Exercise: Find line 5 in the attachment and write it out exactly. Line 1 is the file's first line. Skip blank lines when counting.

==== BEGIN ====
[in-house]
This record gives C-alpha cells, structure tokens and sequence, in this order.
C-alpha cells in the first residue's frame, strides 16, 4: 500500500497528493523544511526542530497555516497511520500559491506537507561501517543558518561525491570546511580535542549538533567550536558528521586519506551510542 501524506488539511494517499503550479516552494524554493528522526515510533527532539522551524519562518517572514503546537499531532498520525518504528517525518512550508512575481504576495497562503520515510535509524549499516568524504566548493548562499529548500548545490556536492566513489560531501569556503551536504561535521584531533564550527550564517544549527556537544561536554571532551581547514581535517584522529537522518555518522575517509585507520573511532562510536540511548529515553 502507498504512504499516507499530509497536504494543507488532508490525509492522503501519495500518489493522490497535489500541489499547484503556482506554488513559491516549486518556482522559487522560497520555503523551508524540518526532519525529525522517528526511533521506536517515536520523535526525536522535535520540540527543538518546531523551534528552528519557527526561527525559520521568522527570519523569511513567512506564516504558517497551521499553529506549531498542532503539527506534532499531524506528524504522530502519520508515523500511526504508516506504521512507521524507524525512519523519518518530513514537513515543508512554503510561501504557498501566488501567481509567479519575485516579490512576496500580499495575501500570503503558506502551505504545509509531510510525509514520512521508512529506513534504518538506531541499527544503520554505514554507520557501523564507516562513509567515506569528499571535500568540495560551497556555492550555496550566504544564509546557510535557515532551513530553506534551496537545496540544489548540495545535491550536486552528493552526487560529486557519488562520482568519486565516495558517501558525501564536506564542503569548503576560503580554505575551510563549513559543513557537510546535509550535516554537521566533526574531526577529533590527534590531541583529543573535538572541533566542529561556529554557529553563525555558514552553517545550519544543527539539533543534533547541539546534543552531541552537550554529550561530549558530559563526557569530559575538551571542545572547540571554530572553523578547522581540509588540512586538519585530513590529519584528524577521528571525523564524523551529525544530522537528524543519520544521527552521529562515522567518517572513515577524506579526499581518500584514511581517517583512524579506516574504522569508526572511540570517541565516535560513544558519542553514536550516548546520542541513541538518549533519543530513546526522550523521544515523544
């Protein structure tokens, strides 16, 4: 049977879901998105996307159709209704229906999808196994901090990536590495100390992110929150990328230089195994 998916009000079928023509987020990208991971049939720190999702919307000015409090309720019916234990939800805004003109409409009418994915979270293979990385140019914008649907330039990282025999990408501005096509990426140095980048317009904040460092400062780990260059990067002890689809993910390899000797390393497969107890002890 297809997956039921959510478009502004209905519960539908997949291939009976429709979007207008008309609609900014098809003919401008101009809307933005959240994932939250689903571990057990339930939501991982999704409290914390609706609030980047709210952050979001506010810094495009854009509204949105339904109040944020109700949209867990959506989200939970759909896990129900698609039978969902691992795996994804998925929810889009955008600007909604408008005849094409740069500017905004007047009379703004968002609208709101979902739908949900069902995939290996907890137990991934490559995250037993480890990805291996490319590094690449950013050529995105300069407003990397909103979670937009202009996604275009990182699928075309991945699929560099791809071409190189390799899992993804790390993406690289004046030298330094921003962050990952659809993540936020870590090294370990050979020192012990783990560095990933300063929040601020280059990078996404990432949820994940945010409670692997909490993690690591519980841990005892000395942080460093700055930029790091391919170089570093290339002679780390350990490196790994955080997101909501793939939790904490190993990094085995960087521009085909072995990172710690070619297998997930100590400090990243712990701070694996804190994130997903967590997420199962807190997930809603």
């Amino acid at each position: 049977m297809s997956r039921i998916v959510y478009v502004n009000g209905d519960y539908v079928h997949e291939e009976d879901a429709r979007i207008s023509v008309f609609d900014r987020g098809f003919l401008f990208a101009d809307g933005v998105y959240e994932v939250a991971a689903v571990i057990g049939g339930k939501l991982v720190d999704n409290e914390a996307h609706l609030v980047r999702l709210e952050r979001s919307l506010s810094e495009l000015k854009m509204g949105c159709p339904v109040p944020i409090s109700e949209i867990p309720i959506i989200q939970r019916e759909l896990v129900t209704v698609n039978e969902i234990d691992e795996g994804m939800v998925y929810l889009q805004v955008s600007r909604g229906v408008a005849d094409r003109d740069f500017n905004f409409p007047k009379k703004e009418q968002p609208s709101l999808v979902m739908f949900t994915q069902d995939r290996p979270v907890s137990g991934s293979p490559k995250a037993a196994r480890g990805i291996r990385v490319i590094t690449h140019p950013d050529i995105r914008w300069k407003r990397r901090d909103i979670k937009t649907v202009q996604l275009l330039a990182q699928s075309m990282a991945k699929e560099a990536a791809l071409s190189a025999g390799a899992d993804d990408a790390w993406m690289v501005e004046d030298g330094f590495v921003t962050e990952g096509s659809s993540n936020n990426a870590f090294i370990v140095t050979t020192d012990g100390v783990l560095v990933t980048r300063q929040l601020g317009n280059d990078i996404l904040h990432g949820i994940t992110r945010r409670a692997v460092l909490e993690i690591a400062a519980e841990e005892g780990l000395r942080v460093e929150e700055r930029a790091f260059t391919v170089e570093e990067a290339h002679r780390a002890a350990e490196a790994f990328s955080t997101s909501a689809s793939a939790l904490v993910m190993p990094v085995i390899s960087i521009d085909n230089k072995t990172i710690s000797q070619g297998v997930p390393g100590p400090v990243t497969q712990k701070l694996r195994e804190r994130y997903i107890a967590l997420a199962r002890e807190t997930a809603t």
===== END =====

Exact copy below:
């Amino acid at each position: 049977m297809s997956r039921i998916v959510y478009v502004n009000g209905d519960y539908v079928h997949e291939e009976d879901a429709r979007i207008s023509v008309f609609d900014r987020g098809f003919l401008f990208a101009d809307g933005v998105y959240e994932v939250a991971a689903v571990i057990g049939g339930k939501l991982v720190d999704n409290e914390a996307h609706l609030v980047r999702l709210e952050r979001s919307l506010s810094e495009l000015k854009m509204g949105c159709p339904v109040p944020i409090s109700e949209i867990p309720i959506i989200q939970r019916e759909l896990v129900t209704v698609n039978e969902i234990d691992e795996g994804m939800v998925y929810l889009q805004v955008s600007r909604g229906v408008a005849d094409r003109d740069f500017n905004f409409p007047k009379k703004e009418q968002p609208s709101l999808v979902m739908f949900t994915q069902d995939r290996p979270v907890s137990g991934s293979p490559k995250a037993a196994r480890g990805i291996r990385v490319i590094t690449h140019p950013d050529i995105r914008w300069k407003r990397r901090d909103i979670k937009t649907v202009q996604l275009l330039a990182q699928s075309m990282a991945k699929e560099a990536a791809l071409s190189a025999g390799a899992d993804d990408a790390w993406m690289v501005e004046d030298g330094f590495v921003t962050e990952g096509s659809s993540n936020n990426a870590f090294i370990v140095t050979t020192d012990g100390v783990l560095v990933t980048r300063q929040l601020g317009n280059d990078i996404l904040h990432g949820i994940t992110r945010r409670a692997v460092l909490e993690i690591a400062a519980e841990e005892g780990l000395r942080v460093e929150e700055r930029a790091f260059t391919v170089e570093e990067a290339h002679r780390a002890a350990e490196a790994f990328s955080t997101s909501a689809s793939a939790l904490v993910m190993p990094v085995i390899s960087i521009d085909n230089k072995t990172i710690s000797q070619g297998v997930p390393g100590p400090v990243t497969q712990k701070l694996r195994e804190r994130y997903i107890a967590l997420a199962r002890e807190t997930a809603t």